First of all, all the advantages of a retriever system are based on the concept that your ENTIRE storage facility and your ENTIRE manufacturing facility all share exactly one tube between them. So "having multiple chests throughout the machine" defeats the whole purpose of the much superior retrieval-based system. Two or even three chests for one raw good all within the storage facility? Sure. But they all need to go in the end through that one single tube for it to not become a bowl of tube spaghetti.

With this in mind, the "two columns in a sorting machine" idea will not work. Items do not maintain their color tags after being put in a chest, so no matter how many chests you have in your storage facility, the retrievers in the manufacturing plants will ALL pull from the same one - the one that is closest and has wood in it, period. If there is a tie for closest, they will randomly choose. Neither of these outcomes solves the problem of reliably requesting at site A as many times as you want and having wood always go to A, and then being able to request from B.

It WOULD work to have two columns, and sequentially send wood to the gear factory and then to the piston factory, in required proportions. But that also defeats the purpose of a retrieval-based system. Because this way, your storage facility will ONLY work for making gears and pistons in one specific ratio. it will break if you suddenly want 5 gears: 1 piston instead of 3 gears : 2 pistons. To do that, you'd have to go dig into the guts of your storag facility and switch all the columns around. No no no. A proper system should be able to serve any arbitrary number of requests to A, and then to B, and back and forth with any ratios at any time, without ever having to touch the storage facility.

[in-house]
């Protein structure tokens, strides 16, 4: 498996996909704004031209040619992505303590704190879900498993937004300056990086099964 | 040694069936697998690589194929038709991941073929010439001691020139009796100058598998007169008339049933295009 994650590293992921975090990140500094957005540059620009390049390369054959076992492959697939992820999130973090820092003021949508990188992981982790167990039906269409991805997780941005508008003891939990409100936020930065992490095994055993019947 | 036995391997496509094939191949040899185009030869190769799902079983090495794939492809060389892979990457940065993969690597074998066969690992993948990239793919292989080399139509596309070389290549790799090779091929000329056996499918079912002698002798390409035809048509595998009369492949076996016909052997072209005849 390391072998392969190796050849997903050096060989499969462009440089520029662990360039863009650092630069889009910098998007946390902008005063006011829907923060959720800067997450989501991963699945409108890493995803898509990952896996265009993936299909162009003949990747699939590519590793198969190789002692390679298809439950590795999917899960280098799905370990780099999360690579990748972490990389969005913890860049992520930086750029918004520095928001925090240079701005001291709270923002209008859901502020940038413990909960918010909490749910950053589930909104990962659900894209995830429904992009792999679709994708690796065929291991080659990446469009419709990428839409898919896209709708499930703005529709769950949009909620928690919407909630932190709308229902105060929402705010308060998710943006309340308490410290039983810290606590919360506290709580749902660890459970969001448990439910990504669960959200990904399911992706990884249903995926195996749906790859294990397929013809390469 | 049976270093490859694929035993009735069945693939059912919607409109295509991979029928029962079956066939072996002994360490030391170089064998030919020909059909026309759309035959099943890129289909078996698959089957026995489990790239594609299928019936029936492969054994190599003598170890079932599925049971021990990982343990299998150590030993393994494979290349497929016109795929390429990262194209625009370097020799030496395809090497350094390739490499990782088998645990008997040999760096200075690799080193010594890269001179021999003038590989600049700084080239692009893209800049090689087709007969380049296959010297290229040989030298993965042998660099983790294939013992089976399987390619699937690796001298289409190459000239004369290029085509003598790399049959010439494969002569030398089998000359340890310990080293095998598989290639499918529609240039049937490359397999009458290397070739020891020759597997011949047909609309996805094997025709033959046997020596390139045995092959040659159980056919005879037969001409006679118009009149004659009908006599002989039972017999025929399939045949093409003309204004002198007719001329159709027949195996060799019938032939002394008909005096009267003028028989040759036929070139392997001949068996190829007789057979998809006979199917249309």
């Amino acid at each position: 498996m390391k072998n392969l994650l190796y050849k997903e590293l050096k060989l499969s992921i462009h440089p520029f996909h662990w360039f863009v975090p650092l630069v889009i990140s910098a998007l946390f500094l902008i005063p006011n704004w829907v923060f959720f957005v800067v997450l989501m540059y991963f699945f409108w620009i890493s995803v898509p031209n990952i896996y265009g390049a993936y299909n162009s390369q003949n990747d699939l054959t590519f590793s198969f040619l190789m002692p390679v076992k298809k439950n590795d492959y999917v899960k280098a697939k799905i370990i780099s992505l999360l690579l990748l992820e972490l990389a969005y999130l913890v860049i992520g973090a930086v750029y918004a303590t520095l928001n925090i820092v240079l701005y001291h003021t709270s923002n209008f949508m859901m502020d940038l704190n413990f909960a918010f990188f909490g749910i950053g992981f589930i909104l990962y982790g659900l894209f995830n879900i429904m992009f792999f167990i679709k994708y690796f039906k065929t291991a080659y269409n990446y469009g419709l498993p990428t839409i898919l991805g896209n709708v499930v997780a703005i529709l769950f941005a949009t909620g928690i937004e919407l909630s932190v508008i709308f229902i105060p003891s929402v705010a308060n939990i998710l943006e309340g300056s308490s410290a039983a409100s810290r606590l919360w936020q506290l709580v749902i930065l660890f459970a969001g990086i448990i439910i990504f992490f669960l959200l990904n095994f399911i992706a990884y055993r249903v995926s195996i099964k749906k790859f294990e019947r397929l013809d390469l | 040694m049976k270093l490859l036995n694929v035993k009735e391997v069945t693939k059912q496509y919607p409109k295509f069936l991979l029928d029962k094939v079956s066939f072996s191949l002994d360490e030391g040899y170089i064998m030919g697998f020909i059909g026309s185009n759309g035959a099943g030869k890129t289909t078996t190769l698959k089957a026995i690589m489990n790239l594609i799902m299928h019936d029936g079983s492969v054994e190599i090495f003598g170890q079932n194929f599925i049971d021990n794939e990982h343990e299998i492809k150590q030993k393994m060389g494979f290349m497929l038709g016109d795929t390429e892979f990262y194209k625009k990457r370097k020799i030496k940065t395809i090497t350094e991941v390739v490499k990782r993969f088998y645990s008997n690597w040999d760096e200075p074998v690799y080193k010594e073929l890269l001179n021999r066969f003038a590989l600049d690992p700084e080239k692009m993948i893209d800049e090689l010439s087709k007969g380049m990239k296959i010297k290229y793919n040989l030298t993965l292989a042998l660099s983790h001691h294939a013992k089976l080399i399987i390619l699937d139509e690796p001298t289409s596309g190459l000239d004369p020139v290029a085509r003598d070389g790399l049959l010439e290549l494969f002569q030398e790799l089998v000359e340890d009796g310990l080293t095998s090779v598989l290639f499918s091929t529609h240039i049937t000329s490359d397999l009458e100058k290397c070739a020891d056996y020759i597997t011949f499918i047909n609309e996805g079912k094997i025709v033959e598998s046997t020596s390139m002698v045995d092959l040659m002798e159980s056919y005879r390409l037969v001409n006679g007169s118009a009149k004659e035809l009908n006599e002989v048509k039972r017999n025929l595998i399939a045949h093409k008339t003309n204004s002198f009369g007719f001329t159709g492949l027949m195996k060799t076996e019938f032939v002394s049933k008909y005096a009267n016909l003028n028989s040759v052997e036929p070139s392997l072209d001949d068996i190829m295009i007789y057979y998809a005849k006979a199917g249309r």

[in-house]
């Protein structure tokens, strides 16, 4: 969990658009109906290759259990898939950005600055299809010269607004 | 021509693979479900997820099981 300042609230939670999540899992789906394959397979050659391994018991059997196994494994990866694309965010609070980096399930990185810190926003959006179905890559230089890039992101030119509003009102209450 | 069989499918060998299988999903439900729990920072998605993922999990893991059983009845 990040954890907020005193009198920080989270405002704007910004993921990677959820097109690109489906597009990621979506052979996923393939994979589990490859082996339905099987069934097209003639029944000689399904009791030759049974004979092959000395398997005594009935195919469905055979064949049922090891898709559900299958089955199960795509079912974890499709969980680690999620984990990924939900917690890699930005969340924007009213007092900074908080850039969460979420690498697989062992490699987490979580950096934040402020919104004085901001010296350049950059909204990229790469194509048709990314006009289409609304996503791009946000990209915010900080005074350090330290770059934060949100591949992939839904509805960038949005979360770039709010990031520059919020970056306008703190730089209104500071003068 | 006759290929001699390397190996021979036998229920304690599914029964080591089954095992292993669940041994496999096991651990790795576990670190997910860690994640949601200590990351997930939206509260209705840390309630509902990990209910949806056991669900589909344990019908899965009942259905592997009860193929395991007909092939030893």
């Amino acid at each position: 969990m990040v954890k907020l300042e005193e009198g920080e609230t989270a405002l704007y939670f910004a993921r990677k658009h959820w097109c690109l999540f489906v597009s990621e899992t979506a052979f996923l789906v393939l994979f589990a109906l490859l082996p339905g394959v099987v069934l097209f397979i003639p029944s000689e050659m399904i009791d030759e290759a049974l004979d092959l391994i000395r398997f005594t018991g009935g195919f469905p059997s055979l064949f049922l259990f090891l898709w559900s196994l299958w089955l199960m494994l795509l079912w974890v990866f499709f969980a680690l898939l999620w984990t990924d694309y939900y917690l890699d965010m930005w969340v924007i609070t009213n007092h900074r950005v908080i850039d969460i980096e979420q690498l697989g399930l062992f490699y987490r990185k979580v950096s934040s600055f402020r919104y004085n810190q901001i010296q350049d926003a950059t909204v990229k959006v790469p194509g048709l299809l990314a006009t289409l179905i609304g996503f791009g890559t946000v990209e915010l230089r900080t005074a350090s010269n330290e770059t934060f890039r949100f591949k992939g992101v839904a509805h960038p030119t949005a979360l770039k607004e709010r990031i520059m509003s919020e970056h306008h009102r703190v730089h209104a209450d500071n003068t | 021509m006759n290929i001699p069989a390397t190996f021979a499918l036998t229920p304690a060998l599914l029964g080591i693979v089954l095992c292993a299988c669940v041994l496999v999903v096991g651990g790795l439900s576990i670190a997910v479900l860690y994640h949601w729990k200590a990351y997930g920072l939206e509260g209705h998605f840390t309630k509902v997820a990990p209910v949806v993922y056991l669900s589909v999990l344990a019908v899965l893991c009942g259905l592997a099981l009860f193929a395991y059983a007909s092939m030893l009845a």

The CC computer design is set up to do exactly that. If the module A factory requests wood, then the computer at the storage facility will pull wood along a dedicated line (2 blocks long or whatever) into a retriever that only tags things green. Then the green wood will flow into the single tube to the factories, and be sorted later to module A. You can do this any arbitrary number of times, and then suddenly switch to B - the storage computer will then send wood through a different tiny route to a retriever that only tags things blue. This will then flow into that same, single line to the factories, and be properly sorted to module B upon arrival.

This way,m you can set up any ratio of goods you want to build, with any timings, and then switch to something else later, and back and forth, whatever you want, without ever touching your storage facility's tubing ever again.

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First off i meant 1 input chest with each machine in the factory drawing from a chest infront of it to avoid item rebound. Also a computer design would be a very useful and versatile. However the person who originally asked for help might not know how to properly program it to control the factory. Yes, I know a computer setup is easier and more efficient to those who can program. I was merely trying to suggest a setup for people who want to make a factory without learning to program. Generally i make my entire base controlled by a computer so it's easier to get items. As i already stated though i was suggesting an alternative method for people who don't program.